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The availability of the required quantities of high value marine fin fish seed is the major prerequisite for the initiation and expansion of fin fish mariculture.

The breeding and seed production of high value marine fin fishes has been expanding in recent years internationally.

Large quantities of hatchery produced seeds meet the need for sea cage farming in many countries (Hong and Zhang, 2003). It is well understood that the first step towards seed production technology is the development of broodstock. Prior to the 1980s, broodstock of fin fishes were grown mainly in indoor concrete tanks. Since then, wild-caught broodstock have been developed either in outdoor earthen ponds or in sea cages. It has been proved that broodstock development in sea cages was highly effective in improving gonadal development for most species like cobia, groupers, pompano, red seabream, Japanese flounder and yellow croaker.

The development of hatchery technology for commercial level seed production of marine fin fishes is still in its infancy in India, except for the seabass, Lates calcarifer. Hence, research and development need to be focused in evolving technologies for the seed production and farming of high value marine food fishes.

In recent years the seed production and farming of cobia (Rachycentron canadum) has been rapidly gaining momentum in many Asian countries (Liao and Leano, 2007). Cobia is distributed worldwide in warm marine waters. They are found throughout the water column and are caught in both coastal and continental shelf waters, although they are typically considered to be an offshore species. Wild-caught cobia does not support a major commercial fishery and generally considered as incidental catch. Sexual maturity is reported in males at one to two years and in females two to three years, with females growing both larger and faster with maximum sizes upto 60 kg. (Shaffer and Nakamura, 1989).

Cobia broodstock in cage.
Administration of hormones for final oocyte maturation and spawning.
Spawning behaviour inside the spawning tank.

Fast growth rate, adaptability for captive breeding, lowest cost of production, good meat quality and high market demand especially for sashimi industry are some of the attributes that makes cobia an excellent species for aquaculture. Under culture conditions, cobia can reach three to four kg in body weight in one year and eight to 10 kg in two years.

The species has protracted spawning season and it can spawn in captivity. The fecundity is very high. Aquaculture research with cobia was first reported in 1975 with the collection of wild caught cobia eggs off the coast of North Carolina. Larval development was described and after the termination of 131 day rearing trial it was concluded that cobia had good aquaculture potential because of its rapid growth and good flesh quality. Additional research on cobia was conducted in the late 1980s and early 1990s in the USA and Taiwan, Province of China.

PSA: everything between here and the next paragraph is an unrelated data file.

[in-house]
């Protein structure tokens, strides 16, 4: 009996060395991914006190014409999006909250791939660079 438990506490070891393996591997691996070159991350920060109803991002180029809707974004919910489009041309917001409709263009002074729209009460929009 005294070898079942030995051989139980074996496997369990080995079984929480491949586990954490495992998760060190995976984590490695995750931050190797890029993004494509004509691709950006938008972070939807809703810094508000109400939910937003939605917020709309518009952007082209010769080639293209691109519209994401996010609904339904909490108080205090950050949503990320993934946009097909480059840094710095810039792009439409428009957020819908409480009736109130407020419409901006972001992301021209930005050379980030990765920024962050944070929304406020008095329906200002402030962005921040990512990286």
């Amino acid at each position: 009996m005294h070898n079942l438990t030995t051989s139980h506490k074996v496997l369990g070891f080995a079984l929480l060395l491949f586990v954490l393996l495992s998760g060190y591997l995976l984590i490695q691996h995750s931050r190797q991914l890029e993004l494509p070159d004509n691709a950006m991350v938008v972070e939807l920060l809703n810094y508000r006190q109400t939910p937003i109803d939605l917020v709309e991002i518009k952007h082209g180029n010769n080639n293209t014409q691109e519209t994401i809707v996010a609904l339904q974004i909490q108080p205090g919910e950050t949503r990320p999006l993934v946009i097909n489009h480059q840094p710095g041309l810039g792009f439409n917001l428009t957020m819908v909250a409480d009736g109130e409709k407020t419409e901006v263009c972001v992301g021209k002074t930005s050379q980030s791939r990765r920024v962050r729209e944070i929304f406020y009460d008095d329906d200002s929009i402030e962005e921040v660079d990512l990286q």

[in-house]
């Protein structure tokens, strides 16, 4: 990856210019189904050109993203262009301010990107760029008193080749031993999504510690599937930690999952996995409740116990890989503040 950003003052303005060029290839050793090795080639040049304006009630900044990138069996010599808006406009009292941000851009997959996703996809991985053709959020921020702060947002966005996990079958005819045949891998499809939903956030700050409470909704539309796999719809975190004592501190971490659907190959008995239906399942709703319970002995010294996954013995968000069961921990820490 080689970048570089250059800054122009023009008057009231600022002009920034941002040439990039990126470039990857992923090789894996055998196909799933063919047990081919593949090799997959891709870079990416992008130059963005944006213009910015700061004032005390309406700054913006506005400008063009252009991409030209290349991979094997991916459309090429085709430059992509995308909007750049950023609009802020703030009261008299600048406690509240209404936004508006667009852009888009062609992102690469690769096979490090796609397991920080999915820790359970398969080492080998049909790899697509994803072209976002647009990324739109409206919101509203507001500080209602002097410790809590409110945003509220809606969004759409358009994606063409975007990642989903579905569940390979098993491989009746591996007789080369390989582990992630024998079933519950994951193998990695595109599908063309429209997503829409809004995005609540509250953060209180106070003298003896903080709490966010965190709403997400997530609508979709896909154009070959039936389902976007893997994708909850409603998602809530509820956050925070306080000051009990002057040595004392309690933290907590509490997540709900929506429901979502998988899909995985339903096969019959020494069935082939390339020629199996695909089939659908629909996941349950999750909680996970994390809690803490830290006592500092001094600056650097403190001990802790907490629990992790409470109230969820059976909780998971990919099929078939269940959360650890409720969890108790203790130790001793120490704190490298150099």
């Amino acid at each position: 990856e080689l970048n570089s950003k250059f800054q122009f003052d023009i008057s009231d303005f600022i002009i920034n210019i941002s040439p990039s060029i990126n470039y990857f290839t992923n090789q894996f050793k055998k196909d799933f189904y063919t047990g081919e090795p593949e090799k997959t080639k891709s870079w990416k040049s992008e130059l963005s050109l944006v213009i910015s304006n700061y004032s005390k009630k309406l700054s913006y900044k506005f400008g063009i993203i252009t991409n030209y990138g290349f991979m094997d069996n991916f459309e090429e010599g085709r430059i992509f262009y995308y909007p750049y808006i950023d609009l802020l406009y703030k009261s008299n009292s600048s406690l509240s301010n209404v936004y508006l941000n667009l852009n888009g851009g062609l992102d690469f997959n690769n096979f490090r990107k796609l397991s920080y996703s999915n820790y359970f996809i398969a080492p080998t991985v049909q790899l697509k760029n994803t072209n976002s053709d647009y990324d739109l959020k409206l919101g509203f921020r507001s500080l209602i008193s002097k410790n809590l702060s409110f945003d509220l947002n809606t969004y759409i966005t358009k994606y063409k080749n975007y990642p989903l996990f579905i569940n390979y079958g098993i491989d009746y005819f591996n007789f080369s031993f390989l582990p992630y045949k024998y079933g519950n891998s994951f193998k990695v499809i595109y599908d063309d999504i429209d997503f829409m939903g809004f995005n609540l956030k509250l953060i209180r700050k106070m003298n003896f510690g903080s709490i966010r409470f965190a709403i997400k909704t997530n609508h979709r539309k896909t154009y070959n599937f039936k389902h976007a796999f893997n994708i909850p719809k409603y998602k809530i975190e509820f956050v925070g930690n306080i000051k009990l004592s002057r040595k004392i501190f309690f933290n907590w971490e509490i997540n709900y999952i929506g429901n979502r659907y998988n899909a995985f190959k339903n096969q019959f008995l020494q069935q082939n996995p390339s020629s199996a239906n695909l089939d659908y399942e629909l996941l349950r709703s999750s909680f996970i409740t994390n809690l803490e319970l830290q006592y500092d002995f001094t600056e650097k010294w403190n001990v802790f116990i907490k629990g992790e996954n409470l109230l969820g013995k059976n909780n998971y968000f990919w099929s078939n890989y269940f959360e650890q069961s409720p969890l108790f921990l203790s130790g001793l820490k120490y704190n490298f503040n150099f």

Research continued and by 1997 the technology to raise large quantities of cobia fry had been developed and Taiwan Province of China was producing cobia juveniles for grow out mostly in nearshore cage systems (Yeh, 2000; Su et al., 2000; Liao et al., 2004; Liao and Leano, 2005). Cobia production is also reported in the United States, Puerto Rico, Bahamas, Martinique, Belize, Brazil and Panama (Bennetti et al., 2008). Envisaging the prospects of cobia farming in India, broodstock development was initiated at the Mandapam Regional Centre of Central Marine Fisheries Research Institute in sea cages during 2008 and the first successful induced breeding and seed production was achieved in March – April 2010.

Broodstock development and captive breeding at Mandapam

The broodstock at Mandapam were developed in sea cages of six meter diameter and 3.5 m depth (Gopakumar, 2008). Wild collected cobia brood fish in the size ranging from two to 10 kgs of weight were stocked during December 2008 to February 2009. The fish were stocked without separating sexes. All the fish were collected by commercial hook and line fishers.

After transporting to hatchery the fi sh were treated with 100 ppm formalin for two to five minutes and conditioned for two to three days in 10 tonne FRP tanks before transferring to cages. These fishes were fed twice daily at 0900 and 1530 hrs with sardines and other species such as Pellona and Ilisha , and occasionally with squids and portunid crabs at five per cent of their body weight.